I'm not much concerned about the uproar over the statement about this television setting being "all white" which helps in leading to some of its success. I doubt anyone planned to create it 'white only' as an avenue to make it popular. What intrigues me is the fact that Midsomer Murders has created such a real world (albeit, rather deadly). Much as All Creatures Great And Small did for the Dales, the setting takes on Hardyesque proportion.
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Midsomer Murders: On the trail of the real MidsomerAs uproar threatens the sleepy world of Midsomer Murders, Iain Hollingshead visits Haddenham - which has featured regularly in the long-running murder mystery series - to discover the truth behind the camera
If Greg Dyke, the former Director-General of the BBC, thought the organisation he once led “hideously white”, I wonder what he’d make of ITV’s Midsomer Murders.
Yesterday, there was uproar when Brian True-May, the show’s co-creator and executive producer, told Radio Times that the drama, which regularly attracts six million viewers and is just starting its 14th series, has thrived because its all-white cast shows the true English village – a genteel, if somewhat homicide-prone, contrast to the multiculturalism that prevails in Britain’s cities.
It is, he said, the “last bastion of Englishness”. An ITV spokesman declared himself “shocked and appalled” by the comments made by Mr True-May, who was promptly suspended by the production company, All3Media.
Perhaps the spokesman would have been a little less appalled if he’d actually visited some of the places where one of his channel’s most successful series is shot. The fictional villages, with such marvellous names as Midsomer Magna, Ferne Basset and Luxton Deeping, are brought to life in a smattering of picturesque locations in Buckinghamshire and Oxfordshire.
One such backdrop is Haddenham, a large village five miles south-west of Aylesbury in Buckinghamshire. It has been used in nine episodes of Midsomer Murders, including “Judgement Day” and “Things That Go Bump in the Night”.
There wasn’t much going bump at all on the day the Telegraph visited. A taciturn white-haired lady sits waiting for the 280 bus to Oxford, on a bench donated by the Rotary Club of Thame Witchet. A rather funky touch-screen timetable, powered by a solar panel, asks its users to be patient as it “has been in deep sleep mode”.
So, it would seem, is much of the rest of the village. The High Street – no chains here, only thatched houses selling at well over £600,000 – which leads to a beautiful church and duck pond, has a village museum that is open for two hours a week. A sign in the window announces that the Haddenham Museum Trust is hosting an evening on Friday looking at the village’s past. The event promises, with a thrilling use of quotation marks, to use “modern technology”. The other end of the village, however, clustered around a pretty green, reveals more signs of life – and no shortage of opinions on Midsomer Murders.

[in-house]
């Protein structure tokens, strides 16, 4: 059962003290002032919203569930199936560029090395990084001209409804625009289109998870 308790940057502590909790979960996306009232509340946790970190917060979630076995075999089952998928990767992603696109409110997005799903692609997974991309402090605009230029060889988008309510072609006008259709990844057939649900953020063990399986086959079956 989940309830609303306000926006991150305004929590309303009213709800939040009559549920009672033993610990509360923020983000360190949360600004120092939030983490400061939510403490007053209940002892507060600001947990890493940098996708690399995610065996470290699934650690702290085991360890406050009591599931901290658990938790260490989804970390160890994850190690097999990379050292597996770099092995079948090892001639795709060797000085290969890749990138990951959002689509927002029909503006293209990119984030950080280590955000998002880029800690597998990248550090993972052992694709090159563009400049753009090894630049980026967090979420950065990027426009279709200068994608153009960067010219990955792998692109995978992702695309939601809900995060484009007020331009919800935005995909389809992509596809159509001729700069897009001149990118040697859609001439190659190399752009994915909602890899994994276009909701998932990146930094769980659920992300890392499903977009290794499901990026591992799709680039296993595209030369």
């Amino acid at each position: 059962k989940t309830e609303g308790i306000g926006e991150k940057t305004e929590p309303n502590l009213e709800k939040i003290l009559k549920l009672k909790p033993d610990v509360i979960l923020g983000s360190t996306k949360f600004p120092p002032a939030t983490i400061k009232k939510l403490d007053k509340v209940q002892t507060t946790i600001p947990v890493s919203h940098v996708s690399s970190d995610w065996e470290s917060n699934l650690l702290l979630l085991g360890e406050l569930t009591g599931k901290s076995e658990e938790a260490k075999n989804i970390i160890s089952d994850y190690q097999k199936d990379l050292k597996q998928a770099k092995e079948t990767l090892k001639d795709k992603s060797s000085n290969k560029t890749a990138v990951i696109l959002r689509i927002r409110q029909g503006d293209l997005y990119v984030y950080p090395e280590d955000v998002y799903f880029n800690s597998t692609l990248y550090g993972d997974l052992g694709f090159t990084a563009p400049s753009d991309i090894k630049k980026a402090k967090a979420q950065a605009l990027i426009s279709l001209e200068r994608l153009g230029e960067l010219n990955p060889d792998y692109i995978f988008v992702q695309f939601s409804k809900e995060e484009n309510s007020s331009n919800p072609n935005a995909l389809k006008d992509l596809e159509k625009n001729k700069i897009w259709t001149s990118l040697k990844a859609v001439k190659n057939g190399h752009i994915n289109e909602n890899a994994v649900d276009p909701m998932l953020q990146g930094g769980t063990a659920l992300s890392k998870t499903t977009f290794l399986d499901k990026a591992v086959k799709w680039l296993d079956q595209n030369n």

“I love the mystery element of who’s done what,” says Pamela Rutland, wiping down the shelves in The Cottage Bakery, "although it does go on a bit and I’m not sure about the new guy” [John Nettles, who played the central character, DCI Tom Barnaby, recently stood down from the show after 13 years].
And is the show reflective of modern village life? “Well, there are fewer murders here,” she laughs. “And it does seem a little bit nostalgic, but I don’t think there’s anything wrong with that.” She lowers her voice, carefully, not that there is anyone around who might mind. “Anyway, you don’t get many foreigners in the countryside, do you?”
Saying “foreigners” in such a way – although the line is delivered kindly – would no doubt cause a coronary in most ITV spokesmen. But it is clear what she means. Haddenham is overwhelmingly white. “It’s mainly down to price,” says Jay Harwood, who works at the Christopher Pallet estate agency opposite. “You can get a lot more for your money in somewhere like Aylesbury.”
Up the road at The Rising Sun pub, Roland Brason, 63, a retired film editor, displays the robust approach to multiculturalism typical of his generation. “I don’t care if God is pink or blue,” he declares. “I have black friends and call them things like 'you black bugger’. They don’t mind. And there is a Sri Lanka newsagent in my village who is absolutely lovely.”
Mr Brason’s house, in nearby Long Crendon, was used as a backdrop for one of the episodes. “I sympathise with the bloke who got the boot,” he says. “It’s a polished show and fairly reflective of a typical English village.”